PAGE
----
Videos from MIE Pi Day!

Download the MIE Pi Day 3-14-2013 Poster and put it on your wall!

For those of you who were unable to attend our 2nd annual Music-in-Education Department Concert (this year held on Pi Day — March 14, 2013), please enjoy the following videos!

This year’s inquiry question:

How do numbers empower musical understanding? Celebrating the Role of Mathematics and Music in Education

And our Program Notes (PDF): MIE Pi Day Concert 3-14-13 Program Notes
Larry’s piece, ‘Phone Number Myelination Music’: http://youtu.be/S0e-rcd8epI
Devin’s piece, ‘Oobleck Serial’: http://www.youtube.com/watch?v=MjqR5TfTNGI
Nick Kitchen’s piece ’36, 45, 378 and 64: Bach’s St. Anne Fugue and the Ciaconna for Solo Violin’: http://www.youtube.com/watch?v=GaLj5TDrZt4
Henrique’s piece, ‘Madruga’: http://www.youtube.com/watch?v=janSsF9SEz8
Katarina’s piece, ‘Sierpinski Triangle in 43 steps’: http://www.youtube.com/watch?v=Eq9YfIZ1svo
Rob’s piece, ‘Wondrous Numbers’: http://www.youtube.com/watch?v=FKi9tYEcOyc
Warren’s piece, ‘Thought Experiment’: https://www.youtube.com/watch?v=-xxiVUp9Y_0

Time Pressure: The Challenges of Composing

Greetings MIE community! Much progressed has occurred since my first blog post. One month ago, the Music-In-Education department hosted our first ever concert, which featured my composition, Lucena Position for Six Musicians and Two Chess Players. The name is a bit of a misnomer, actually—we only had one chess player, playing both sides of the board for this performance. Still, the piece was a tremendous success!

Everyone who participated in it ended up learning about the Lucena Position, an important type of rook-and-pawn endgame that every great chess player needs to know about. By crafting the piece around this “textbook endgame study,” anyone who learned the piece had to first absorb the key concepts of the Lucena position: how to build a bridge with the rook to block a barrage of enemy checks and allow an otherwise blocked pawn to promote. Then, after the rooks are traded off, the pawn promotes to a queen and the remainder of the game is a classic king-and-queen checkmating pattern.

Moreover, the audience got a new experience with the game, and hopefully learned something too! By adding a sonic element, audience members who might not know the rules of chess got a better picture of when something interesting happened—e.g. a check, a piece being threatened, or a queen promoting. Still, my “artist persona” was only partially satisfied: the music still seems a bit heavy-handed, perhaps programmatic. This came to light more prominently when, just a few days ago, I was informed that I would not be asked to perform a second version of the piece on Jordan Hall stage for the “Beckett Play” concert.

Part of that was my bad planning (I didn’t get a rehearsal together so the curator of the show could see the idea in time), but there’s a more deeply rooted issue: Sam Beckett would not agree with the core musical structure! As a playwright, Beckett spent much of his career attempting to destroy narrative, to systematically remove conventional plot devices from his works and achieve a new aesthetic. My current system is inherently programmatic and narrative, which makes it a poor fit for the Beckett concert.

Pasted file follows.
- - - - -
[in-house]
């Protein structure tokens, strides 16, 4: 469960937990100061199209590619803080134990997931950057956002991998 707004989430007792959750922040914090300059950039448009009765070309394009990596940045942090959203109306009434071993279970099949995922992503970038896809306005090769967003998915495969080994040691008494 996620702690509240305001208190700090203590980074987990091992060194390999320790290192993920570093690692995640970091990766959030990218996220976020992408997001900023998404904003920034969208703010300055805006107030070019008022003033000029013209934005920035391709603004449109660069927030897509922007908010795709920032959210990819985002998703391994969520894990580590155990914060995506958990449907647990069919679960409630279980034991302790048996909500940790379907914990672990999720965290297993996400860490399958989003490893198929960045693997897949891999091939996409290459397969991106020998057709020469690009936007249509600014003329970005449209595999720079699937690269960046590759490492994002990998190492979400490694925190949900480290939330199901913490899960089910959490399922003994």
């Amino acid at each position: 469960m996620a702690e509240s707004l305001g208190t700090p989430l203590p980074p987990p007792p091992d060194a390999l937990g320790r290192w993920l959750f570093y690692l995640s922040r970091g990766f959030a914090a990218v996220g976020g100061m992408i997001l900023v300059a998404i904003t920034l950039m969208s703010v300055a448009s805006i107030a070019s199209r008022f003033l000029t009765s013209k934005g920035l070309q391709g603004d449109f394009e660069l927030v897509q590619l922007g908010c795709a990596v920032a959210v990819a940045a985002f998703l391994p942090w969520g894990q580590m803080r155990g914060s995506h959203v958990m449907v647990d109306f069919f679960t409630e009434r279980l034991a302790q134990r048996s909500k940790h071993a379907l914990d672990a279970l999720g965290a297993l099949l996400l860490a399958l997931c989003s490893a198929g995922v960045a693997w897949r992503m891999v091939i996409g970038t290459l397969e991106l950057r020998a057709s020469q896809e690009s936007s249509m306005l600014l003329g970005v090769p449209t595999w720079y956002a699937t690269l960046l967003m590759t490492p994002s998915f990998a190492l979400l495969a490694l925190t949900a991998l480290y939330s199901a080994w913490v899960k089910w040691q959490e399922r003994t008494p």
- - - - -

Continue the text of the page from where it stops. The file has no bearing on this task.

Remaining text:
Consequently, my attention now turns to preparing for my recital. I have effectively “doubled down” with this project: not only does it require success as a teacher and chess player in order to pull off each concert, but additionally it requires that I compose a great piece of music! As I write this I have just three weeks to put the last piece together for my recital. I will have to drastically reduce the scale of my compositional ambitions in order to accommodate the realities of my timeline: I want a piece on my recital that sounds good, in addition to the educational content and lesson plans that go into making the piece happen.

One technique I intend to explore further as I extend this interdisciplinary teaching concept after graduation (not sure how or where yet, but I’ll find a way) is the idea of group composition through guided inquiry. By asking students (in this case, members of the NEC Chess Club) to explore core concepts in chess, I can make use of the bi-literacy and start asking questions. For example: “what is the effect of capturing a piece during a game? How might that be represented musically?” This format of question can be reused for each and every lesson plan: piece movement, the squares of the board, pawn promotion, check, checkmate, castling, elementary checkmates (Q+R vs. K, K + Q vs. K, K + R vs. K, etc.), opening theory, elementary tactics (forks, pins, skewers, discovered attacks, etc.), endgame studies like the Lucena Position, and so on.

The real challenge for me as an artist is sufficiently limiting the scope of each composition! Chess is nearly as rich and imaginative of an art form as music, so any attempt to map concepts from its domain into the world of sound will have inherent limitations. As a composer and fellow student helpfully suggested, “be careful not to put too much heart into each piece… remember you can always write another. Cut excess like a samurai.”

MIE Concert: Program Order

Editor’s Note:  This is the 5th post in a long series with an inside view of the planning and production for our department’s first-ever intra-departmental MIE Concert!

Dear Performers/Directors/Composers,

Included below is the schedule for Wednesday’s program as we have it for now. We tried our best to accommodate any special requests that we received. Does the timing of this work out for everyone? Please let us know if there is anything that needs to be reconsidered.

Most of the performances are estimated at 10 minutes and I accounted for 2 minutes between pieces for transitions/the unexpected.

Order of Pieces

8-8:10 “The Rainstorm”
Valerie Thompson

8:12-8:22 “Barbara Allen”
1 American Version
2 Indian Raga
Warren Senders

8:24-8:34 “Harmonic Time: The Language of Rhythm and Music”
Jerry Leake

8:36-8:46 “Exploring Meta-Mapping Systems for Music: A Demonstration of CA-cophony”
Paul Burdick

8:48-8:52 “Barbara Allen” (arr. Robert Beaser)
Rob Flax and Devin Ulibarri

8:54-9:04 “The Faraway Nearby”
Nell Shaw-Cohen

9:06-9:16 “Renaissance Suite” (Order/Names of pieces)
Kirie based on “Mad” by Ne-Yo – Lyle Davidson
Domina Gaga – Devin Ulibarri (b. 1984)
Je suis déshéritée – Pierre Cardéac (fl. c.1530-1556)
Kirie from Missa Sine Nomine – Giovanni Pierluigi da Palestrina (c. 1525-1594)

9:18-9:25 “Barbara Allen”
Darrel Whidden and Concert Choir